That Friday, Laura was in her history class waiting for Mr. Thorton to show up. Her mind though was still reeling from the shock that she had got from when James and she saw who Anthony was. Out of everyone she thought could be Anthony, he was the last one she thought it would be. It did make sense though. He seemed to know a lot about what had happened and seemed to be one of the only few left in town who knew the truth.
Mr. Thorton came into the classroom. “I’m trusting you all completed the report.” He said as he looked at the class. “I’ll collect them now.” With that, Mr. Thorton went around the class, collecting the report from each student. He stopped by Laura as he took her report. He noticed that she looked nervous. It was probably because she had gone to him for help and didn’t know if he would play favorites. If that was the case, she didn’t have to worry. He wasn’t going to play favorites.
“Now that I have these, I want to remind you all that just because it’s prom night tomorrow, that it doesn’t give you the right to get drunk or cause an accident.” Mr. Thorton looked at the class as he said that. “The last thing we need is another tragic accident like the one that happened to Jessica when James murdered her.”
Laura shifted a bit in her seat. She was nervous about being in the school with him being there. She looked around the classroom. None of the students knew the truth about who he was or that he had been a part of the old legend. She wasn’t sure if she was safe with all of the students there because he knew that she was looking into the murder.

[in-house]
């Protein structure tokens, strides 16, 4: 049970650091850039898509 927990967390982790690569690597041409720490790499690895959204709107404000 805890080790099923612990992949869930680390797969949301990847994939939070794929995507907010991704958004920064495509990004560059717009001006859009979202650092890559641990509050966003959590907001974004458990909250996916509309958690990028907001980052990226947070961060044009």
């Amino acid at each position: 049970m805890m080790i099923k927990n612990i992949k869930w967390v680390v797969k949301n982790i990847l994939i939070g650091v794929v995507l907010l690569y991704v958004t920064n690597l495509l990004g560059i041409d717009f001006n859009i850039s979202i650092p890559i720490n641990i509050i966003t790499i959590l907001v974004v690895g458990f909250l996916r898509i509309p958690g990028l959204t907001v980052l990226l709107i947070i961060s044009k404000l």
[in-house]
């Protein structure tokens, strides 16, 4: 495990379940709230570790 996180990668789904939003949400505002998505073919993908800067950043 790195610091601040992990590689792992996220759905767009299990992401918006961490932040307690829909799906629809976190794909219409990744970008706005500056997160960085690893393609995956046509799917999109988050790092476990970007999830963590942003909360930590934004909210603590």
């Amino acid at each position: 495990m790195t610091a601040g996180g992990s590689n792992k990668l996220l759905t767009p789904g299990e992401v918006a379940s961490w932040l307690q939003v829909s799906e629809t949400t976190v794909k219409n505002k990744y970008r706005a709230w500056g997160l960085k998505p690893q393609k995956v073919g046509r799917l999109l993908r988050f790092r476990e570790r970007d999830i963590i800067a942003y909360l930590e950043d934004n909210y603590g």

She looked at Mr. Thorton. It was time to ask him the question that she wanted to have answered since she saw who Anthony was in the present. “Mr. Thorton. There was one thing that I think everyone here would like to know about the days around Jessica’s murder.” She told Mr. Thorton.
Mr. Thorton looked at Laura before he smiled. “I’m sorry Ms. Rogers but I’m not giving out extra credit for sharing your report.” He told her. “Like I said, I don’t play favorites.” Laura forced a smile and shook her head. “Actually I was wondering if you could share with the class one thing.” She explained. “What ever happened to Anthony Colby?” She noticed that Mr. Thorton and her class were paying close attention to her. “I mean according to the newspapers and the legend, he just disappeared without a trace. I thought that maybe a teacher like you, someone who knows the truth about the value of history would know the truth about what happened to him.”
Mr. Thorton was quiet. Laura noticed that everyone was now looking at him. No doubt everyone wanted to know what he knew now. That was good. It meant her plan was working.
“Ms. Rogers, no one really knows what happened to Anthony Colby after the murder.” Mr. Thorton said in what sounded like a forced voice. “Reporters, friends and family all looked for him but it was like he just vanished.” Mr. Thorton shook his head. “Not even the teachers here knew what happened to him. It wasn’t until after the end of the school year that they even removed him from the student roster.”